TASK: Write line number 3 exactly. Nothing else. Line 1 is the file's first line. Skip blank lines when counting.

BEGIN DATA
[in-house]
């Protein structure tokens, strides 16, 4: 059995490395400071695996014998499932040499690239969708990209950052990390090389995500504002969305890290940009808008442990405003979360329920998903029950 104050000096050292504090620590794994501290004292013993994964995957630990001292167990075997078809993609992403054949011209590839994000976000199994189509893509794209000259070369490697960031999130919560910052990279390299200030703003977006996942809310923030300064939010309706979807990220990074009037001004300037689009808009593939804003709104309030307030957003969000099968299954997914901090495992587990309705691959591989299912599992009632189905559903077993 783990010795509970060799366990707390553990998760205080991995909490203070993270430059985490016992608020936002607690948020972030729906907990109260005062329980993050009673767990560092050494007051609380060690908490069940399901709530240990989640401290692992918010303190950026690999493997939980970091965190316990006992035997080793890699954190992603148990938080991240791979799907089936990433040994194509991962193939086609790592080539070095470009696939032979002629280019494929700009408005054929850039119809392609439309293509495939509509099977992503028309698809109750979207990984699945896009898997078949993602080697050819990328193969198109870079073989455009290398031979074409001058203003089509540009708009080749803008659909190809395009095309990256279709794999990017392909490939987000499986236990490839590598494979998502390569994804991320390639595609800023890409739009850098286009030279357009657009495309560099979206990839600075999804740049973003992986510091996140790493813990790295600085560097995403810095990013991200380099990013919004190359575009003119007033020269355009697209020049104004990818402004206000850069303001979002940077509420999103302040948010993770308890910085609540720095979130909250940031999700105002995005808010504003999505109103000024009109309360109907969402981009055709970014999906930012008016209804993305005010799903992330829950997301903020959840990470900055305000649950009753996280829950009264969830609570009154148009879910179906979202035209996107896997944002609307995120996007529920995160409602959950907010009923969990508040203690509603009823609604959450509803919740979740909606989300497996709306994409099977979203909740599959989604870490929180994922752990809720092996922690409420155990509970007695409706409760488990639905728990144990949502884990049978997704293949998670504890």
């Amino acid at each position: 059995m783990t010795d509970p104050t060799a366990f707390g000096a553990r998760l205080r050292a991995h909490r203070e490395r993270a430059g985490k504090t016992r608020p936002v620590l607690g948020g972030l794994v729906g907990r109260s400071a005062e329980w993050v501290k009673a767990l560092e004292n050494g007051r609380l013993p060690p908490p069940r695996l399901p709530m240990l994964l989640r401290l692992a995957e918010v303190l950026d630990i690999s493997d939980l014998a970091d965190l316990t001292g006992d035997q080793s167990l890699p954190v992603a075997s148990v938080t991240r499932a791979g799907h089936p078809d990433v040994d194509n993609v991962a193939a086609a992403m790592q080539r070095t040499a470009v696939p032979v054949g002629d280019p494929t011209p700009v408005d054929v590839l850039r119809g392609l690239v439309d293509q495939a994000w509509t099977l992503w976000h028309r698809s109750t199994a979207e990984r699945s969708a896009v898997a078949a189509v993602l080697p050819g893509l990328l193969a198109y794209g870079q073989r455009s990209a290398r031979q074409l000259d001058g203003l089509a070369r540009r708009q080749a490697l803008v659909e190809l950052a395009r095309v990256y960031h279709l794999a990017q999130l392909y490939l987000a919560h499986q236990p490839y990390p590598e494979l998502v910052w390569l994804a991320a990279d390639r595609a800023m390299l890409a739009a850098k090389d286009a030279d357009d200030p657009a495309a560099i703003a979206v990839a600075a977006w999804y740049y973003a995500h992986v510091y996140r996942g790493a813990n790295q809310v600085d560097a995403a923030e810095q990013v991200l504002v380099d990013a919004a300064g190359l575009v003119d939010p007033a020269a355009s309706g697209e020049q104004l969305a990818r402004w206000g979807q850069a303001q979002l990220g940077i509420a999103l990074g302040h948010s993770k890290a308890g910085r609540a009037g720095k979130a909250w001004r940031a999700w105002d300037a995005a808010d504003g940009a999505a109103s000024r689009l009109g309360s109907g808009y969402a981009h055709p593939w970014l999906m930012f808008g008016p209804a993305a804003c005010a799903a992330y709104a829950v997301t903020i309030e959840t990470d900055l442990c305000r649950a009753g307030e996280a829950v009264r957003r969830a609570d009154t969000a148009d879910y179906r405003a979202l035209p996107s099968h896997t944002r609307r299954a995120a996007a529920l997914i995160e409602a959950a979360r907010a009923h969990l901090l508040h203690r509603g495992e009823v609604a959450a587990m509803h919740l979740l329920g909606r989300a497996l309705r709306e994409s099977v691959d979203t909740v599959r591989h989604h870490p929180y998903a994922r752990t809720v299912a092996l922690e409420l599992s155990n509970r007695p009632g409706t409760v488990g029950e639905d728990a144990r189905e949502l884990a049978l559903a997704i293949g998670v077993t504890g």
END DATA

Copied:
């Amino acid at each position: 059995m783990t010795d509970p104050t060799a366990f707390g000096a553990r998760l205080r050292a991995h909490r203070e490395r993270a430059g985490k504090t016992r608020p936002v620590l607690g948020g972030l794994v729906g907990r109260s400071a005062e329980w993050v501290k009673a767990l560092e004292n050494g007051r609380l013993p060690p908490p069940r695996l399901p709530m240990l994964l989640r401290l692992a995957e918010v303190l950026d630990i690999s493997d939980l014998a970091d965190l316990t001292g006992d035997q080793s167990l890699p954190v992603a075997s148990v938080t991240r499932a791979g799907h089936p078809d990433v040994d194509n993609v991962a193939a086609a992403m790592q080539r070095t040499a470009v696939p032979v054949g002629d280019p494929t011209p700009v408005d054929v590839l850039r119809g392609l690239v439309d293509q495939a994000w509509t099977l992503w976000h028309r698809s109750t199994a979207e990984r699945s969708a896009v898997a078949a189509v993602l080697p050819g893509l990328l193969a198109y794209g870079q073989r455009s990209a290398r031979q074409l000259d001058g203003l089509a070369r540009r708009q080749a490697l803008v659909e190809l950052a395009r095309v990256y960031h279709l794999a990017q999130l392909y490939l987000a919560h499986q236990p490839y990390p590598e494979l998502v910052w390569l994804a991320a990279d390639r595609a800023m390299l890409a739009a850098k090389d286009a030279d357009d200030p657009a495309a560099i703003a979206v990839a600075a977006w999804y740049y973003a995500h992986v510091y996140r996942g790493a813990n790295q809310v600085d560097a995403a923030e810095q990013v991200l504002v380099d990013a919004a300064g190359l575009v003119d939010p007033a020269a355009s309706g697209e020049q104004l969305a990818r402004w206000g979807q850069a303001q979002l990220g940077i509420a999103l990074g302040h948010s993770k890290a308890g910085r609540a009037g720095k979130a909250w001004r940031a999700w105002d300037a995005a808010d504003g940009a999505a109103s000024r689009l009109g309360s109907g808009y969402a981009h055709p593939w970014l999906m930012f808008g008016p209804a993305a804003c005010a799903a992330y709104a829950v997301t903020i309030e959840t990470d900055l442990c305000r649950a009753g307030e996280a829950v009264r957003r969830a609570d009154t969000a148009d879910y179906r405003a979202l035209p996107s099968h896997t944002r609307r299954a995120a996007a529920l997914i995160e409602a959950a979360r907010a009923h969990l901090l508040h203690r509603g495992e009823v609604a959450a587990m509803h919740l979740l329920g909606r989300a497996l309705r709306e994409s099977v691959d979203t909740v599959r591989h989604h870490p929180y998903a994922r752990t809720v299912a092996l922690e409420l599992s155990n509970r007695p009632g409706t409760v488990g029950e639905d728990a144990r189905e949502l884990a049978l559903a997704i293949g998670v077993t504890g």